The same day he wielded a huge layoff ax, Elon Musk joked to investors about overpaying for Twitter and mused about wealthy people’s work ethic
When he wasn’t laying off Twitter employees today, Elon Musk appeared at a conference where he joked that he’d had second thoughts about buying the social media giant he’s now racing to overhaul.
“I tried to get out of the deal, it was like that scene from ‘The Godfather,’” he said at the Baron Investment Conference in New York City according to Insider.
Musk was likely referring to Al Pacino’s famous line from The Godfather Part III: “Just when I thought I was out they pull me back in.”
After reaching a deal to buy Twitter in April for $44 billion, Musk tried to back out because of what he described as the huge number of “bot” accounts on the platform. Twitter sued Musk in an attempt to force the sale and ultimately got what it wanted when Musk capitulated.
“I mean I think most people would say, given how [the] market has evolved this year, the price is on the high side,” Musk acknowledged on stage at the conference.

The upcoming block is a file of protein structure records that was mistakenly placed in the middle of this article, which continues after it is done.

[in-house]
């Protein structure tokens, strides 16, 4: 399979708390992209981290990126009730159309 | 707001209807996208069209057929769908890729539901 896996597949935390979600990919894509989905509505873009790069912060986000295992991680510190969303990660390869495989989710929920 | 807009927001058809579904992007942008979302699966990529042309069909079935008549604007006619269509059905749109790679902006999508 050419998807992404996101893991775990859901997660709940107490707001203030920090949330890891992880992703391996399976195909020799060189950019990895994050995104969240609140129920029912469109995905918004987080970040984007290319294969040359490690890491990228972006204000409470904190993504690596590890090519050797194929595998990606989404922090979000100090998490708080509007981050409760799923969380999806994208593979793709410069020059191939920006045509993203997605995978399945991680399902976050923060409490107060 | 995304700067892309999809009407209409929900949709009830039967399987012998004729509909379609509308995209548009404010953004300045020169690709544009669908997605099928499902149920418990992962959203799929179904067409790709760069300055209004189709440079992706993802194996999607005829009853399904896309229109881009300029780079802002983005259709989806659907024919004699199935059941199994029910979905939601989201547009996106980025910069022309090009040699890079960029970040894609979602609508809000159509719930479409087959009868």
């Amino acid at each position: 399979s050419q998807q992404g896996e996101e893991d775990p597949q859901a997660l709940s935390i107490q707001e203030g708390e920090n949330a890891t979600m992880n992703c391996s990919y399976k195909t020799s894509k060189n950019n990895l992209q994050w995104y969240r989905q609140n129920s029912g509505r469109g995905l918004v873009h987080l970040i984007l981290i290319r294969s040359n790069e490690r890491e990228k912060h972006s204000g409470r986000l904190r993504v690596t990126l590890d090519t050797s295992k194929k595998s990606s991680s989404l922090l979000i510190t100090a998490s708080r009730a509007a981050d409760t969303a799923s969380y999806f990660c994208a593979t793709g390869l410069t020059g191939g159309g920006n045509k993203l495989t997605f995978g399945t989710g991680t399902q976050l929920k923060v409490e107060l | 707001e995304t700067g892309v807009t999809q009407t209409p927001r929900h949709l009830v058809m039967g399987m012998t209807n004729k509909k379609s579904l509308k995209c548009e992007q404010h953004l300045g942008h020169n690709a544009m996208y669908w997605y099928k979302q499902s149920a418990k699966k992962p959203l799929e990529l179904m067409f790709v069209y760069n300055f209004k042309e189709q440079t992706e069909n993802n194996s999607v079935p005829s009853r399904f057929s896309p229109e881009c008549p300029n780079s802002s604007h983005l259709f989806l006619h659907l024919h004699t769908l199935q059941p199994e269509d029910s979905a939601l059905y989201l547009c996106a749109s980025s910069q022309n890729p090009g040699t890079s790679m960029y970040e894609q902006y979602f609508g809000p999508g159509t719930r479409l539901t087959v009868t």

Indeed, the price tag was far above the platform’s value, according to Wedbush Securities tech analyst Dan Ives. In a note to clients, Ives called the purchase “one of the most overpaid tech acquisitions in the history of M&A deals on the Street,” arguing that a fairer price would have been $25 billion.
Now, a week into his takeover, Musk is making deep cuts at Twitter. Bloomberg previously reported that he plans to lay off about 3,700 workers, or 50% of the workforce.
At the conference, Musk said he expects the job cuts to save the company $400 million a year, Insider reported. But he otherwise didn’t go into detail about the layoffs, news reports said.
The world’s richest man also mused about the work ethic of the wealthy—drawing an implicit contrast with himself. He’s the CEO of three different companies: Twitter, Tesla, and SpaceX; the founder of two others, tunneling startup The Boring Company and brain chip startup Neuralink; and claims to be a workaholic.
“So as a company has prosperity and then people become wealthy, then for a lot of people once they become independently wealthy they just can’t bring themselves to work or they just don’t want to work,” Musk said. “And that’s totally understandable and no judgment. I mean I have a lot of friends who are extremely talented and they had some success earlier in life and they just decided that was enough for them.”
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Quoted from Various Sources
Published for: Ipodifier